The Code required externally pressurized systems to be leak tested by applying an internal pressure. In 2016, the Code allows use of vacuum leak testing as an alternate.

Leak Testing of Insulated Systems

The Code required that all joints be exposed during leak testing. In 2016, the Code permits the owner to allow joints to be covered by insulation during the leak testing of Category D fluid service piping. The Code requires that consideration be given to increasing the test period to allow time for possible leakage to pass through the insulation and weather sheathing.

Leak Testing of Assembled Piping

The Code allows joints to be assembled without testing. In 2016, guidance was added describing the leak testing practice of many system operators:

…consideration should be given to performing an additional leak test of the assembled piping system prior to initial operation. The test fluid should be non-hazardous to the process and the people performing the examination. Examination for leaks should be at all joints that have not been previously examined for leaks, or that have been reassembled after being examined for leaks…

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Comments 6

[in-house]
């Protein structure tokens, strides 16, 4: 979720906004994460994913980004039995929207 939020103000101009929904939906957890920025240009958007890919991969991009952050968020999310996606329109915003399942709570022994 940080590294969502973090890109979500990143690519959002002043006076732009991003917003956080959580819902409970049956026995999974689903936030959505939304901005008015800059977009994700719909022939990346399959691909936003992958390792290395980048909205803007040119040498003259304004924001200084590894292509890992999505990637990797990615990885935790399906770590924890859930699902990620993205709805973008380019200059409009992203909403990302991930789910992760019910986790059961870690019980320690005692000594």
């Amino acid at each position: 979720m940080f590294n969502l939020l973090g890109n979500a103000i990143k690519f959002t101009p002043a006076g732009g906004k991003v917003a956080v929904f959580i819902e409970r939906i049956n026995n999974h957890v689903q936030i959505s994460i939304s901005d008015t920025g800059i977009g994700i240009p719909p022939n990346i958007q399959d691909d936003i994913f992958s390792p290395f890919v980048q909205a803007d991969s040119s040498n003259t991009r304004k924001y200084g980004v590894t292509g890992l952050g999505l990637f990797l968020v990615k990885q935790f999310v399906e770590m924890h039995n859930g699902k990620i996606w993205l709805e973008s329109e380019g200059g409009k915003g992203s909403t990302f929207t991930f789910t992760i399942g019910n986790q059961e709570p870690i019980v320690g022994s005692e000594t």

Guest - Mindy on Thursday, 09 May 2019 11:32
2016 Edition - Category M

In addition to the percentage change from 20% to 100%, they have also included branch connection conforming to 328.5.4F (Integrally Reinforced Branch Connections). Since they are not included in the welds suitable for 100% radiography, is is acceptable to perform MT/PT in lieu of RT and remain code compliant?

In addition to the percentage change from 20% to 100%, they have also included branch connection conforming to 328.5.4F (Integrally Reinforced Branch Connections). Since they are not included in the welds suitable for 100% radiography, is is acceptable to perform MT/PT in lieu of RT and remain code compliant?
Don Frikken on Thursday, 09 May 2019 14:37
2016 Edition - Category M

In my opinion, doing as you suggest would not comply with the rule. The Code requires the welds to be radiographically or ultrasonically examined. However, if you successfully completed the process described in para. 300(c)(2) regarding this rule, you would be in compliance with the Code

In my opinion, doing as you suggest would not comply with the rule. The Code requires the welds to be radiographically or ultrasonically examined. However, if you successfully completed the process described in para. 300(c)(2) regarding this rule, you would be in compliance with the Code
Don Frikken on Tuesday, 17 April 2018 19:14
Brother in law

For B31.3 piping, one welder can finish all of the passes for a weld.

For B31.3 piping, one welder can finish all of the passes for a weld.
Guest - juan Diaz on Saturday, 14 April 2018 20:54
b31.3

Do u have to brother in law a 24" after it has the root and hot pass on b31.3
or can one welder just finish it out

Do u have to brother in law a 24" after it has the root and hot pass on b31.3 or can one welder just finish it out